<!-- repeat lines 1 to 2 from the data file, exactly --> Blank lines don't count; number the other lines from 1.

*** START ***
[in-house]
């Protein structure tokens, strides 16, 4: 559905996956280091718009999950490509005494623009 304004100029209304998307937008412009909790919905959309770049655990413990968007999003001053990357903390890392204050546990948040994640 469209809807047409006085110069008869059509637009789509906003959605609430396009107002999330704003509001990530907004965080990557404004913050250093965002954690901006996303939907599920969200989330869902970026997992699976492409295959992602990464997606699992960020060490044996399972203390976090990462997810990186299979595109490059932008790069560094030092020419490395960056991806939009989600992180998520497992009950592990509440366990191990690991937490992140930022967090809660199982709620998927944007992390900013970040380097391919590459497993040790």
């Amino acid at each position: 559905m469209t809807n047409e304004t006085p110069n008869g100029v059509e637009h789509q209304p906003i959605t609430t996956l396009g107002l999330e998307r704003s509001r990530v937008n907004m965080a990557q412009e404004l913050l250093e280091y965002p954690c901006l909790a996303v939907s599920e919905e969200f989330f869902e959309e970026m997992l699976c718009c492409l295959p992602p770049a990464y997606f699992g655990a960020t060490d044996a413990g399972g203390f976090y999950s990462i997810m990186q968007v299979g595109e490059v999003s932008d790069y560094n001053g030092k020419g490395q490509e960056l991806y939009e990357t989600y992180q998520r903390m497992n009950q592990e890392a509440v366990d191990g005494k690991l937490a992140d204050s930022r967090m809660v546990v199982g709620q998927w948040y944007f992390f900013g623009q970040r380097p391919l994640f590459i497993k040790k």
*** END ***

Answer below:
[in-house]
């Protein structure tokens, strides 16, 4: 559905996956280091718009999950490509005494623009 304004100029209304998307937008412009909790919905959309770049655990413990968007999003001053990357903390890392204050546990948040994640 469209809807047409006085110069008869059509637009789509906003959605609430396009107002999330704003509001990530907004965080990557404004913050250093965002954690901006996303939907599920969200989330869902970026997992699976492409295959992602990464997606699992960020060490044996399972203390976090990462997810990186299979595109490059932008790069560094030092020419490395960056991806939009989600992180998520497992009950592990509440366990191990690991937490992140930022967090809660199982709620998927944007992390900013970040380097391919590459497993040790």